A friend of mine took his Chevy Impala into a local GM dealer for service, claiming it had a vibration in the engine at certain speeds. The dealer techs confirmed the vibration and also noticed that the oil pressure light intermittently flickered on and off, mostly during idling. This seemed to go away as the engine RPM increased.
The service crew installed a new oil pressure sender, but that didn’t solve the problem. They checked the oil pressure, and although it was very low at idling, it came up enough at higher RPMs to be adequate. The engine ran fine, so they decided to concentrate on the vibration, which only occurred at certain RPMs and didn't change much whether it was being driven or free revved in the shop.
After a week of fruitless attempts to get rid of it by changing the damper, the alternator, the water pump, the power steering pump, and even the flywheel and torque converter, they were no closer to figuring out the problem. They returned the car, with a promise to look at it again once they heard back from GM. A week later, the engine made a horrible racket and died abruptly in traffic. The owner had the car towed back to the dealer, where the service crew tore it down and discovered the reason for the oil light, the vibration, and the sudden demise of the motor.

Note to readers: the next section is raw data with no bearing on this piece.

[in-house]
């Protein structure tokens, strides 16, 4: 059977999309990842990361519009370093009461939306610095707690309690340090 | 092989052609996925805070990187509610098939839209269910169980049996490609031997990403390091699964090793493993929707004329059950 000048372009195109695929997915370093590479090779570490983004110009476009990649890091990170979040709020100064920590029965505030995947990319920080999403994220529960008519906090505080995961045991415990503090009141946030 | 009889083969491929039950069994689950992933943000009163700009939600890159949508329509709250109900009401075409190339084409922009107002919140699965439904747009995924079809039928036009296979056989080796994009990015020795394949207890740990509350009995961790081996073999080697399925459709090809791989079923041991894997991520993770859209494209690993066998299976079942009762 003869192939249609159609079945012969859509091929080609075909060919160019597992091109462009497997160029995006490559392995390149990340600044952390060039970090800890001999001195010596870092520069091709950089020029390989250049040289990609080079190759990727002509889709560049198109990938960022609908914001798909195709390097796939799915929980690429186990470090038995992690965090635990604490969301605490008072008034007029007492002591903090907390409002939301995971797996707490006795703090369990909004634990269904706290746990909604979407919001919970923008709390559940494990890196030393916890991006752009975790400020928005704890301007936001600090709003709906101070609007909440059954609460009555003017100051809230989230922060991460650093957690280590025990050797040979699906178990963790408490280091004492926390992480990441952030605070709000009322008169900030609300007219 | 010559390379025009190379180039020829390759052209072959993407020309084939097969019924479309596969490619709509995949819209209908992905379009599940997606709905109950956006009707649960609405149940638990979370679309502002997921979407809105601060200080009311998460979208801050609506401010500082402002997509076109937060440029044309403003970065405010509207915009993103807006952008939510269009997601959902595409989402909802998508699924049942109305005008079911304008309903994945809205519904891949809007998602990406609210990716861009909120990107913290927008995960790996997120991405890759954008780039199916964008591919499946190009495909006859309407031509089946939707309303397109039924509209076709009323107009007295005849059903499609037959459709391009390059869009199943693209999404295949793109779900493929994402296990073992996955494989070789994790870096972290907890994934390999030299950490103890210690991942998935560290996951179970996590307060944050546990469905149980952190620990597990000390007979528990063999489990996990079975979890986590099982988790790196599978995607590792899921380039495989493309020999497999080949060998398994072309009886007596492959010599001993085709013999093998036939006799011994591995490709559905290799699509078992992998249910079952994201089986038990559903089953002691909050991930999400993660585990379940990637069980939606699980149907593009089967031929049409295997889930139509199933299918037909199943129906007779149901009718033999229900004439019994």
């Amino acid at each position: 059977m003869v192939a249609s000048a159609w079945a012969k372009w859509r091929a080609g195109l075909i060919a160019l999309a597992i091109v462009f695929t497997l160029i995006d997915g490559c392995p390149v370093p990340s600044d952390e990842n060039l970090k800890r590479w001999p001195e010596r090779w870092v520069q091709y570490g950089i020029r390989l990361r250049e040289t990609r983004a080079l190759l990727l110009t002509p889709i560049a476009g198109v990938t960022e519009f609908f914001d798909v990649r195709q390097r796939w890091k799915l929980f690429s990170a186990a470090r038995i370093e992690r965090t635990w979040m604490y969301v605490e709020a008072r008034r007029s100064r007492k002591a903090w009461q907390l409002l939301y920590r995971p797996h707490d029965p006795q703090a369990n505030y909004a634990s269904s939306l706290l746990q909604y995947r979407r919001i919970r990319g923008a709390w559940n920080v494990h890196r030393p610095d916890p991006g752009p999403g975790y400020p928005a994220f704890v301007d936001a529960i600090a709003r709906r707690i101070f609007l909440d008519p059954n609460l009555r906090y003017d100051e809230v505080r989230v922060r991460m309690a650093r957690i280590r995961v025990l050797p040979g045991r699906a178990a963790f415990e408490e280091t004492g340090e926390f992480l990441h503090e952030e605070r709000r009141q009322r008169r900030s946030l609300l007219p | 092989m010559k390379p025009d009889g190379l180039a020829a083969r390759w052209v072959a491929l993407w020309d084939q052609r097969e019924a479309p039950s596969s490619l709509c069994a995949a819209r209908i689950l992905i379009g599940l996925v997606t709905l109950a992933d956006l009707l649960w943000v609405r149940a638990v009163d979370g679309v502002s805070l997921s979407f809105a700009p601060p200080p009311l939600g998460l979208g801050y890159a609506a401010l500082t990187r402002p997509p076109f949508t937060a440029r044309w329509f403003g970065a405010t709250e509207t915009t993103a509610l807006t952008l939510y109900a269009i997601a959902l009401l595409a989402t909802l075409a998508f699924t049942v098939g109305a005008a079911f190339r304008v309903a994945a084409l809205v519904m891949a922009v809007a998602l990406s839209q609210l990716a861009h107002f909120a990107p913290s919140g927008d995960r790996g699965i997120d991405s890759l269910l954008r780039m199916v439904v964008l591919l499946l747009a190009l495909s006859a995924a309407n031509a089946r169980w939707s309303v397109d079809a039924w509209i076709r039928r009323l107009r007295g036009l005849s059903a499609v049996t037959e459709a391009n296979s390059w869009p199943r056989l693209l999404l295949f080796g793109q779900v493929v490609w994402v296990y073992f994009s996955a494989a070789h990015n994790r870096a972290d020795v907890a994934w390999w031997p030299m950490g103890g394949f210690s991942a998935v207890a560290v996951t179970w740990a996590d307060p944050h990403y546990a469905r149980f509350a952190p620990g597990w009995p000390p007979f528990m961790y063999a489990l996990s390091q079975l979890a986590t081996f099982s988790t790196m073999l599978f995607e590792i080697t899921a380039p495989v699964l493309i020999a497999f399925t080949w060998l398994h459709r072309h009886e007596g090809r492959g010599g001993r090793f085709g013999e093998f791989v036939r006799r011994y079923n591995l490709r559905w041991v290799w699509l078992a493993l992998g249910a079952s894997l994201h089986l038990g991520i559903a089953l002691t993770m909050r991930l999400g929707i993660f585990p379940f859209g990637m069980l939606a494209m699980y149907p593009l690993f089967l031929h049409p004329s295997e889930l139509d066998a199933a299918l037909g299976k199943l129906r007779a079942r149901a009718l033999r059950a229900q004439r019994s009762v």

The crankshaft was broken in half. During initial assembly, someone had forgotten to install the center lower main bearing shell. The cast crankshaft had been flexing up and down at that point until it finally failed.
This entry was submitted by Dave James and edited by Rob Spiegel.
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